Fennel -- Age-Old Remedy

The following information is directly quoted from the LINK BELOW. It is meant to be educational only...... this herb is an important ingredient in the cleansing herbs for the MOST IMPORTANT equine colic cure that I have used with 99.9999% success since 1977.


Fennel, when you need relief from indigestion, gas and upset stomach. It is also an old-fashioned cough remedy that will loosen phlegm and ease coughs and colds. For two thousand years, many people have relied on it for its weight control benefits.

Botanical: Foeniculum vulgare

Family: Umbelliferae (carrot) - Apiaceae (parsley)

Other common names: Sweet F., Fenchel

Fennel is a hardy, herbaceous biennial or perennial that grows wild in well-drained loam to a height of about seven feet in full sun. It has a bulbous, celery-like stem and feathery leaves, as well as a carrot-like root. It is believed to be a native of the Mediterranean area and Asia Minor but is commonly cultivated (and sometimes found wild) in the United States and Europe. It is one of our oldest cultivated plants and was much valued by the Greeks and Romans (who gave it its Latin name, foenum, meaning "hay"). The ancient physicians, Hippocrates and Dioscorides, prescribed it to increase breast milk in nursing mothers. Roman gladiators used it to gain courage and to be fierce; Roman soldiers thought it would maintain overall good health; and Roman ladies ate it to prevent obesity.

Beneficial Uses: Since ancient times, it has been primarily used to stimulate good digestion. It relaxes the smooth muscle lining of the digestive tract and has helped alleviate acid-stomach, flatulence, food poisoning, motion sickness, feelings of fullness and gas, nausea and vomiting. It is an aromatic stimulant that is good for the gastrointestinal tract and relieves abdominal pain, colon disorders, gastrointestinal tract spasms and also helps to expel gas and ease infant colic.

Although it is sometimes thought to perk up poor appetite, it has a very old application as an appetite suppressant, as it allays hunger for awhile, and may help in weight loss programs.

Fennel is considered a very effective expectorant that has been known to expel mucus accumulations. It is a fine remedy for respiratory ailments, including asthma and bronchitis. The herb contains creosol and alpha-pinene, two agents that help to loosen phlegm and bronchial secretions and thereby ease non-productive coughs and relieve colds. Because it promotes expectoration, Fennel is included in cough syrups and lozenges, both as a pleasant flavoring, in addition to clearing the lungs.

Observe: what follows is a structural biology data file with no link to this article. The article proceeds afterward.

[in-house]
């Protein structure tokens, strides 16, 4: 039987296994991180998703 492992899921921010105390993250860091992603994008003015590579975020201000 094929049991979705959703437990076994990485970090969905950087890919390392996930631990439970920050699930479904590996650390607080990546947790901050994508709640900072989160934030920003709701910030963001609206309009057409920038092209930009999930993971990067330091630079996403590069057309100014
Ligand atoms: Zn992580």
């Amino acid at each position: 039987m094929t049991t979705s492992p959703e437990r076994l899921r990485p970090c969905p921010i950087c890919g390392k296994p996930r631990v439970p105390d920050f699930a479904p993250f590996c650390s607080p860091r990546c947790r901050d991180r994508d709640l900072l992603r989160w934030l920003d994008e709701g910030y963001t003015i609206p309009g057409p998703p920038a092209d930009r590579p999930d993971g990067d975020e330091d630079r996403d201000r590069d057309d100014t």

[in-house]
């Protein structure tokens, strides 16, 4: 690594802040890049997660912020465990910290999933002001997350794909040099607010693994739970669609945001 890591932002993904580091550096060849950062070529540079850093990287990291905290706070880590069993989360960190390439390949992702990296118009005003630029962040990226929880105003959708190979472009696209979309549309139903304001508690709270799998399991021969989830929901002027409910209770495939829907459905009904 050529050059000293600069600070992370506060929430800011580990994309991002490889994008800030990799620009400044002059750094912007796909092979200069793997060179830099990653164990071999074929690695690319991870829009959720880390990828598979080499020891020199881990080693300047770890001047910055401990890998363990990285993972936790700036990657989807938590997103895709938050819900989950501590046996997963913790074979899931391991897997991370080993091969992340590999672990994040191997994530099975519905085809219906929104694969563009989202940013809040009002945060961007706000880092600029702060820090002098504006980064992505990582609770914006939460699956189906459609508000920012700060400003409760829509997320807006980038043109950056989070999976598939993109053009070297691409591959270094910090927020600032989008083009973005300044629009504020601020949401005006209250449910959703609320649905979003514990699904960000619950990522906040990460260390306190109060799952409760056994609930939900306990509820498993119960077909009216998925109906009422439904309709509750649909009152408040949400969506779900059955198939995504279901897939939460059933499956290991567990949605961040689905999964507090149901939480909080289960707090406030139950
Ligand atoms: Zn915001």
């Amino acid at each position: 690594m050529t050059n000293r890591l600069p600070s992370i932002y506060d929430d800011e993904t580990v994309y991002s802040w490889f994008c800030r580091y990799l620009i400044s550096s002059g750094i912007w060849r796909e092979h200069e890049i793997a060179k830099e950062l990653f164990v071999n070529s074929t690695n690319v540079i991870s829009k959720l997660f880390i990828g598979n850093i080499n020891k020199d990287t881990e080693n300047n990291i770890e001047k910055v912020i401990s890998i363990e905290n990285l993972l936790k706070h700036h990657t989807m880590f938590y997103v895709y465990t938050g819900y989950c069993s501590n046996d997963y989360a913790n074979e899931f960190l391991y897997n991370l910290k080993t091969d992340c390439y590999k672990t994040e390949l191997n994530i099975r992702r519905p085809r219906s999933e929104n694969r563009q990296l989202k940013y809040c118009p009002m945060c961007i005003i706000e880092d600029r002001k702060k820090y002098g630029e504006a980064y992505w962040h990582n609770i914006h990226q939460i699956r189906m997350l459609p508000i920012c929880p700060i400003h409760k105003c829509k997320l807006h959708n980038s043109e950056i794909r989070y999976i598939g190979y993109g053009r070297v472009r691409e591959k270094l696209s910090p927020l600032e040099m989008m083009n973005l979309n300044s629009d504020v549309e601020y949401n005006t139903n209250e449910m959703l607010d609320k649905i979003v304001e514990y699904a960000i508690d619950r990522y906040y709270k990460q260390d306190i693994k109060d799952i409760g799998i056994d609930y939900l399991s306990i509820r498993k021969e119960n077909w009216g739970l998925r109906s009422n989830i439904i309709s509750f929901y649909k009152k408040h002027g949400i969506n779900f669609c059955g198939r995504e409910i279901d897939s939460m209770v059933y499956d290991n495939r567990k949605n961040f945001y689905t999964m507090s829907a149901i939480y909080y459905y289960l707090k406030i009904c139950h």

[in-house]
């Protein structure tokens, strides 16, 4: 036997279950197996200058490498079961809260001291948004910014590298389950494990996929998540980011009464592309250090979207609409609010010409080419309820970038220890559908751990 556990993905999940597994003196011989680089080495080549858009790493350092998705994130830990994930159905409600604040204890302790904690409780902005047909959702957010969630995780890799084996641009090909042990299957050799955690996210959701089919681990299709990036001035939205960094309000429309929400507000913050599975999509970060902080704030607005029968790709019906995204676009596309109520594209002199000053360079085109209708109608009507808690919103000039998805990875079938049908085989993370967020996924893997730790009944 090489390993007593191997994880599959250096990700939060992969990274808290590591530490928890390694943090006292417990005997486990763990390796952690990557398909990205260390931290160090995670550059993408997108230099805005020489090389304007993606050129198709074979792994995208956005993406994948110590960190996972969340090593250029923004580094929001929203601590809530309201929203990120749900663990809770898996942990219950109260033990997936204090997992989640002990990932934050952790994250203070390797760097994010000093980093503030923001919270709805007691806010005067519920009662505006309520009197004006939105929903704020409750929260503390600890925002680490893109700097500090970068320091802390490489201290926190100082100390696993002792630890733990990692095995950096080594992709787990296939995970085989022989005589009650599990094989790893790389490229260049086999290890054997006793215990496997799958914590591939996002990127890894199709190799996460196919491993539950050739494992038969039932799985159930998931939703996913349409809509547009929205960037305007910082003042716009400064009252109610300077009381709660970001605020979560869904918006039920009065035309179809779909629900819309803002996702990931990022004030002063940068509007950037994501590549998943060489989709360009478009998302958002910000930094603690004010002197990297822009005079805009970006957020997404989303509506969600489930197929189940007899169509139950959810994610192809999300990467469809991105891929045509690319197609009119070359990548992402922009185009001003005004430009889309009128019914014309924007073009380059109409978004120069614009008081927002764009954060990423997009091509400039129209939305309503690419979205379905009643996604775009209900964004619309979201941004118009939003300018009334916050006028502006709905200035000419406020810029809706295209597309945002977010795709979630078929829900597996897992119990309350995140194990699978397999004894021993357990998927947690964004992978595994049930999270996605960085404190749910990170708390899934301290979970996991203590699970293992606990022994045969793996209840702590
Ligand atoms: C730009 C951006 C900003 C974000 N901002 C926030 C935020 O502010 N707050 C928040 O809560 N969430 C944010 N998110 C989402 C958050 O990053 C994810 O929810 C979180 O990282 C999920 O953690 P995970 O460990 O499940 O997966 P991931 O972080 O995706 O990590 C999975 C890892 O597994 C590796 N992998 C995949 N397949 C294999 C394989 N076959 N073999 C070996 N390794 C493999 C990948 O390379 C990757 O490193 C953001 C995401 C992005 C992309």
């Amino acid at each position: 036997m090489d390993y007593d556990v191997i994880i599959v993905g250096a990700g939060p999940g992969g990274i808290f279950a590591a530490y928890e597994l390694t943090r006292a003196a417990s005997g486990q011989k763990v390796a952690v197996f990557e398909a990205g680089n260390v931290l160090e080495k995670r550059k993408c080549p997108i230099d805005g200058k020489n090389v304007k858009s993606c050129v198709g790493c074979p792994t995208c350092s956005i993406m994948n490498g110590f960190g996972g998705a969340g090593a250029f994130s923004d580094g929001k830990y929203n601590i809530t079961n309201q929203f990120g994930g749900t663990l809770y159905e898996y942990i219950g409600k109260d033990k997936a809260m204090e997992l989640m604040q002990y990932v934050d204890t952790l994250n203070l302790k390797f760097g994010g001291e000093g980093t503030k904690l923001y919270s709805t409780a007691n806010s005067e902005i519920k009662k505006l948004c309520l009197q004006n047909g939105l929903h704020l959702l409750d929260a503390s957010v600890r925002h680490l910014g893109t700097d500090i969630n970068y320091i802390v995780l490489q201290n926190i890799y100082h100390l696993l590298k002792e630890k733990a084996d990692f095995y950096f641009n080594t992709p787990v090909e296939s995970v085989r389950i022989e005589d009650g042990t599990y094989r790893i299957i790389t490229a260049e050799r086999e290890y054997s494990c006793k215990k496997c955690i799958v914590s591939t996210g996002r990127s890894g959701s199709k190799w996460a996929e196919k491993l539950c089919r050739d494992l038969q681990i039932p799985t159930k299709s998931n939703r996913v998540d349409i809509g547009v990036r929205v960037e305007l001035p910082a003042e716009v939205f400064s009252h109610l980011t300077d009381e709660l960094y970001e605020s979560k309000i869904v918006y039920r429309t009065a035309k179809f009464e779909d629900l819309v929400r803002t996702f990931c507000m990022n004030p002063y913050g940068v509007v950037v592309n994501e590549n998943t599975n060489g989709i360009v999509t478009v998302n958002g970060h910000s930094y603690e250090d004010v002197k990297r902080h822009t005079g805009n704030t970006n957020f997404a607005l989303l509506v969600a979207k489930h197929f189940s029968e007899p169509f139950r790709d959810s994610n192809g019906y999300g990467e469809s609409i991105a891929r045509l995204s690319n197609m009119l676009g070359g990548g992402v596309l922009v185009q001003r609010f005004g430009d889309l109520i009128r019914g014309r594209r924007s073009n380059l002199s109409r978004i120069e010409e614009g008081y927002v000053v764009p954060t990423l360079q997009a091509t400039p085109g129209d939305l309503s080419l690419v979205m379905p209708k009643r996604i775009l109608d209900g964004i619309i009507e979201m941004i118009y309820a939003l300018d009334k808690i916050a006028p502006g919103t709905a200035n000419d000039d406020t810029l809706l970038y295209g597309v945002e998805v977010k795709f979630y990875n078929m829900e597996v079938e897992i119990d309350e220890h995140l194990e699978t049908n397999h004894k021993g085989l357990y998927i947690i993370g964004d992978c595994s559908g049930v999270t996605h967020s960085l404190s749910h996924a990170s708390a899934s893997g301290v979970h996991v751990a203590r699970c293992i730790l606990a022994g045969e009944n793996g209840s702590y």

As an antifungal, it is said to inhibit yeast growth and is effective against Candida albicans.

It appears to increase the efficacy of the antibiotic, streptomycin, when used against tuberculosis, although it shows no effect on the disease-causing bacteria themselves. Fennel does, however, possess some antibacterial qualities and is used externally by traditional herbalists to reduce inflammation of the eyes (as an eyewash) and skin, especially in cases of infection.

As a diuretic, it promotes urine flow. It is also thought to increase perspiration and reduce intermittent fevers. In addition, it is believed to promote the functioning of the kidneys, liver and spleen, and may even reduce toxic effects of alcohol on the body.

Also believed to possess mild hormonal effects that increase concentrations of estrogen in the bloodstream. European herbalists have prescribed it for centuries to promote menstruation and to enhance breast milk in nursing mothers.

Some early lab experiments have indicated that use of Fennel causes a reduction in arterial blood pressure, and heart and respiratory rates were not affected.

When used externally and rubbed on affected parts of the body, it's anti-inflammatory properties are another age-old remedy for alleviating stiff, painful joints, arthritis and rheumatism.

It is also thought to hasten the healing of muscle strain and hernia.

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